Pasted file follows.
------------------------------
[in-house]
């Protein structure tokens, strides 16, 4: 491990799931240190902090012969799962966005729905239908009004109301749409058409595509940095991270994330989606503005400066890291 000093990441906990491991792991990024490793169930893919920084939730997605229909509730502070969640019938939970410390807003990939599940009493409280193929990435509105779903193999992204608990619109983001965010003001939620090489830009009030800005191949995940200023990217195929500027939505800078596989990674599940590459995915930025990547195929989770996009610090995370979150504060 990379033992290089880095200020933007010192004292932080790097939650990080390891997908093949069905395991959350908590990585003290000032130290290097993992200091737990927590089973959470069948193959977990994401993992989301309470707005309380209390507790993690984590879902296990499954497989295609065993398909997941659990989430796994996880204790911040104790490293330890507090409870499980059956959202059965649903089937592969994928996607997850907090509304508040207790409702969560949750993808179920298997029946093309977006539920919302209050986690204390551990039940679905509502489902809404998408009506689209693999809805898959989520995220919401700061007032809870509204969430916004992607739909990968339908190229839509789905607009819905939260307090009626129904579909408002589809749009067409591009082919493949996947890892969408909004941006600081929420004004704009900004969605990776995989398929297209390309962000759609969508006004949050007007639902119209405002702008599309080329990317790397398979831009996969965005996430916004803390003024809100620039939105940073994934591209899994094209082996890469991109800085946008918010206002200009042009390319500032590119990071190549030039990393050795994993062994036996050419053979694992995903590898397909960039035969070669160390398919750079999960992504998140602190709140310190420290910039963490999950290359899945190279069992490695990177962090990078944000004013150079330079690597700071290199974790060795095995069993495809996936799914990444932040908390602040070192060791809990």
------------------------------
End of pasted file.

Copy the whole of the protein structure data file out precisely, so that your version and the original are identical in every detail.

[in-house]
């Protein structure tokens, strides 16, 4: 491990799931240190902090012969799962966005729905239908009004109301749409058409595509940095991270994330989606503005400066890291 000093990441906990491991792991990024490793169930893919920084939730997605229909509730502070969640019938939970410390807003990939599940009493409280193929990435509105779903193999992204608990619109983001965010003001939620090489830009009030800005191949995940200023990217195929500027939505800078596989990674599940590459995915930025990547195929989770996009610090995370979150504060 990379033992290089880095200020933007010192004292932080790097939650990080390891997908093949069905395991959350908590990585003290000032130290290097993992200091737990927590089973959470069948193959977990994401993992989301309470707005309380209390507790993690984590879902296990499954497989295609065993398909997941659990989430796994996880204790911040104790490293330890507090409870499980059956959202059965649903089937592969994928996607997850907090509304508040207790409702969560949750993808179920298997029946093309977006539920919302209050986690204390551990039940679905509502489902809404998408009506689209693999809805898959989520995220919401700061007032809870509204969430916004992607739909990968339908190229839509789905607009819905939260307090009626129904579909408002589809749009067409591009082919493949996947890892969408909004941006600081929420004004704009900004969605990776995989398929297209390309962000759609969508006004949050007007639902119209405002702008599309080329990317790397398979831009996969965005996430916004803390003024809100620039939105940073994934591209899994094209082996890469991109800085946008918010206002200009042009390319500032590119990071190549030039990393050795994993062994036996050419053979694992995903590898397909960039035969070669160390398919750079999960992504998140602190709140310190420290910039963490999950290359899945190279069992490695990177962090990078944000004013150079330079690597700071290199974790060795095995069993495809996936799914990444932040908390602040070192060791809990």